As stated in the opening paragraph, Jamere Holland, ranked the 12th best wide receiver in the nation, talked recruiting with me. I also talked to his mother, Felincia Holland, about her thoughts on her son's recruitment.
When asked what schools she is more familiar with, she primarily talked about the three schools that have sent their track coaches in to talk with her and Jamere. No football coaches can take in-home visits as of now, but track coaches can. One coach, Mississippi State's Steve Dudley, had just visited with them earlier that day at the school. And he made quite an impression.
"I got a good impression of Mississippi State today (Tuesday)," said Felincia. "I met their track coach (Steve Dudley) at the school today."
She explained in detail what impressed her so much about Coach Dudley.
"We didn't just talk about sports, we talked about education," she said. "He let me know where (Jamere) needs to be (academically). And I've talked to a lot of (coaches) and no one has said that to me; things like what courses he needs, the (National) Clearinghouse. He even showed me the course paper matching it with his classes. I didn't know anything about the Clearinghouse until I talked to that track coach today. No one has ever explained that to me, no one. And coaches call here all the time."
To say she was surprised with the topics that Coach Dudley discussed would probably be classified as an understatement.
"I thought he would be somebody who told us how good his school was and that his school is the best school," said Felincia. "He never just said his school is the best. He didn't just pinpoint his school. He talked about Jamere, education and getting his degree. And he talked about kids from all over, which is good. He said, 'if you don't come to our school that's fine, but if you need help with anything, let me know and I'll help.' He was a pretty nice guy. He seems to really like the kids. And that is great. I liked him a lot."
She was also very impressed with Arizona's track coach.
"Arizona's track coach was here," said Felincia. "I liked their coach, too. He is a nice guy. Like Steve, he never said anything negative about any other school. I thought that was good. Something else that I liked about him was the fact that he explained a lot of things to (Jamere). He explained about their nutrition and that they have a curfew. I am really into them having a curfew. When they get there, they aren't going to let them run wild, they are going to have them working."
Oklahoma's track coach also had an in-home visit with them.
"Oklahoma has also come in," she said. "He was a nice guy."
Before you ask what's the big deal about track, Jamere's one of the top five 100 and 200 meter runners in the nation. Last year, he ran a 10.38 100 meters and a 20.88 200 meters. Both were the 5th best times in the nation. And he was only a junior when he ran them. And Felincia understands, better than anyone, the importance of track to her son.
"I think if a kid stays in track, they will be better in football," said Felincia. In fact, she said, "I like track better. I used to run track. I ran the 100 and 200 in junior high."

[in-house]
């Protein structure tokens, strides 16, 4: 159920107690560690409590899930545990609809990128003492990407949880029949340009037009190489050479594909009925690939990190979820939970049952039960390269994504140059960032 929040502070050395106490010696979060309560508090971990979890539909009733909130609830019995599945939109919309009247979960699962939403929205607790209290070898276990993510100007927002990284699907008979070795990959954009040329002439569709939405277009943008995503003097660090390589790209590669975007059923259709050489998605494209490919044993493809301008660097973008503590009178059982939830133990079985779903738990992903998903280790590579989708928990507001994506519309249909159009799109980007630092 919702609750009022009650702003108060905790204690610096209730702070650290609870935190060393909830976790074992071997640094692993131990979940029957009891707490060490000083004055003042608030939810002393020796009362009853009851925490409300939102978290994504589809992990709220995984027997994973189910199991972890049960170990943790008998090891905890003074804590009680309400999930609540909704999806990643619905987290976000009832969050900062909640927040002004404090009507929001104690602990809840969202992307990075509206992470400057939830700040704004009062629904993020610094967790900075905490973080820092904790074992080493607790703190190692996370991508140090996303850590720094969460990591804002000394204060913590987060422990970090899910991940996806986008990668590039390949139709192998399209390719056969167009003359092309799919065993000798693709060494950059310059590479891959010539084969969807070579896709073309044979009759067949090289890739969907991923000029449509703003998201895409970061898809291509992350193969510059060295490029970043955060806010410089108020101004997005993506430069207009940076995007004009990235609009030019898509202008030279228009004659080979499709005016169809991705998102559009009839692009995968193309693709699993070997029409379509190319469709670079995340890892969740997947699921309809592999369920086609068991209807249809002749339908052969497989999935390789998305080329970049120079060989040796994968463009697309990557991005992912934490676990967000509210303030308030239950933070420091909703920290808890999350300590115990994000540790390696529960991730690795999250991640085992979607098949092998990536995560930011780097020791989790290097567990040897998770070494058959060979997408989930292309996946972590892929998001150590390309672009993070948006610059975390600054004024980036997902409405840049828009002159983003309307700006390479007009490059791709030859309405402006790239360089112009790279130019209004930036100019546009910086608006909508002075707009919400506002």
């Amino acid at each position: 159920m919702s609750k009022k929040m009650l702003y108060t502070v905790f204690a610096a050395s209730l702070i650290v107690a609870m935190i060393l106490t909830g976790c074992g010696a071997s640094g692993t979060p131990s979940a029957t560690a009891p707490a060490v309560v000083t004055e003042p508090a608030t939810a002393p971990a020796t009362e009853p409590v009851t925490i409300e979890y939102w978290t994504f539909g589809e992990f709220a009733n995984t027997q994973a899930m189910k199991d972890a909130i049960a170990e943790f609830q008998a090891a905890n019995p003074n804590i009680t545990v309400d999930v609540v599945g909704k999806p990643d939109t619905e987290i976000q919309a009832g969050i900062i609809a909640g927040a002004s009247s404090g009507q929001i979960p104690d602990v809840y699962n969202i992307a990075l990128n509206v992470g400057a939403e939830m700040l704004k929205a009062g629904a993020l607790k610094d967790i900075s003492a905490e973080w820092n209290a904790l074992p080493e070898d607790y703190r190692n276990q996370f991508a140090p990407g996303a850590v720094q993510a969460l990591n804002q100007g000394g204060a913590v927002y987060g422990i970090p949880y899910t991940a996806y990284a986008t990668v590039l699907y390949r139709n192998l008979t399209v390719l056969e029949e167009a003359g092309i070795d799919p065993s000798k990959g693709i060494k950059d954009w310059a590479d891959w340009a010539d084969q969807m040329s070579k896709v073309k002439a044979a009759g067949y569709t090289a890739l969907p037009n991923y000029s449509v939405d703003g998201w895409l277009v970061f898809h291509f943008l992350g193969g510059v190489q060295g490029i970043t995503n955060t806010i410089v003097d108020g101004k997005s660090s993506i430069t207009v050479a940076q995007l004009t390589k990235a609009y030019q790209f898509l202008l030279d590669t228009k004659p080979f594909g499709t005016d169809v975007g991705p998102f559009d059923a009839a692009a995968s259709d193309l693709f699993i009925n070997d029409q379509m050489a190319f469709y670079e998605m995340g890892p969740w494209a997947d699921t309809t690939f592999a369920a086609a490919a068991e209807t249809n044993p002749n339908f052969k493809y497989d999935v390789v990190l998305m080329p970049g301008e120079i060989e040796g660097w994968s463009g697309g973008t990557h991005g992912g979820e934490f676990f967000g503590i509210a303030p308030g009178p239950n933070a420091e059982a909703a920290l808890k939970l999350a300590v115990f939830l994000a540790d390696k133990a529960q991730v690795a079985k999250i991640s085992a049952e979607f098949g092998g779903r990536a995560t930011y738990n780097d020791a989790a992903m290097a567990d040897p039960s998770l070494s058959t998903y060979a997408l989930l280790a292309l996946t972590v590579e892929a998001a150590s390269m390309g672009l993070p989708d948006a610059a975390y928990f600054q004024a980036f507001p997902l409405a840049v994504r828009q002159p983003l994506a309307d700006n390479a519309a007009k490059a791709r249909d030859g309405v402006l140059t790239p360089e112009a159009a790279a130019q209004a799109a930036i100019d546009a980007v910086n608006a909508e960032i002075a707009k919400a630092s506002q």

And she ran it very, very well.
"I ran a 11.7 in the 100 and in the 22-something range in the 200," said the mother of four.
Now that we know her feelings on track in the overall scheme of things, since her son is considering schools throughout the nation, how much of a factor will distance be from a mother's standpoint?
"The distance is not a problem for me at all," she quickly said. "I want him to go out and explore and become a man. It is so hard where I live. It is really, really hard for a kid where I live."
She also mentioned specific things she and Jamere will be looking for when it comes time to choose a college.
"I want him to go to school and get a degree," said Felincia. "I want him to become a man, to better himself as a man, a black man actually. Then he won't have to worry about anything."
While his mother talked about the importance of track and things to look for in a college, Jamere talked more about the football aspect of his recruiting.
The first thing I asked him about was what schools are calling him on a consistent basis.
"There are so many...Mississippi State, Ole Miss, USC, Arizona, Arizona State, Washington, Oregon, Oregon State, Colorado," said the 17-year old. "I get so many phone calls, I can't remember them all."
He's also racked up the scholarship offers. In addition to Tennessee, Ole Miss, Mississippi State, Nebraska, Arizona, Oregon, Oregon State, LSU, Washington, Washington State, Arizona State, Ohio State and Oklahoma, Jamere's added two new offers since I talked to him on September 12th.
"Colorado and USC have now offered me," said the 6-1, 175-pounder.
When asked about his favorite schools, he has four at the top of his list.
"I have a top four: Florida, Arizona, Oregon and LSU," said Jamere.
He's also still very much interested in six other colleges.
"The others in my top 10 are Ohio State, Oregon State, Tennessee, Cal, USC and Mississippi State," he said.
As for official visits, those are still in the discussion stage.
"I haven't set up any (official visits)," said Jamere. "I take my (ACT/SAT) test next month, so I should be able to take my visits after that."
He explained what he will be looking for in a college.
"Basically, a school that's winning, throws the ball a lot and has a nice offense," said the speedy wide receiver. "But I have to fit in with the school."
Look for an additional update on Jamere in the next three or four weeks.
Gene Swindoll is the publisher of the Dawgs' Bite, Powered by GenesPage.com website, the source for Mississippi State sports on Scout.com sports network. You can contact him by emailing firstname.lastname@example.org.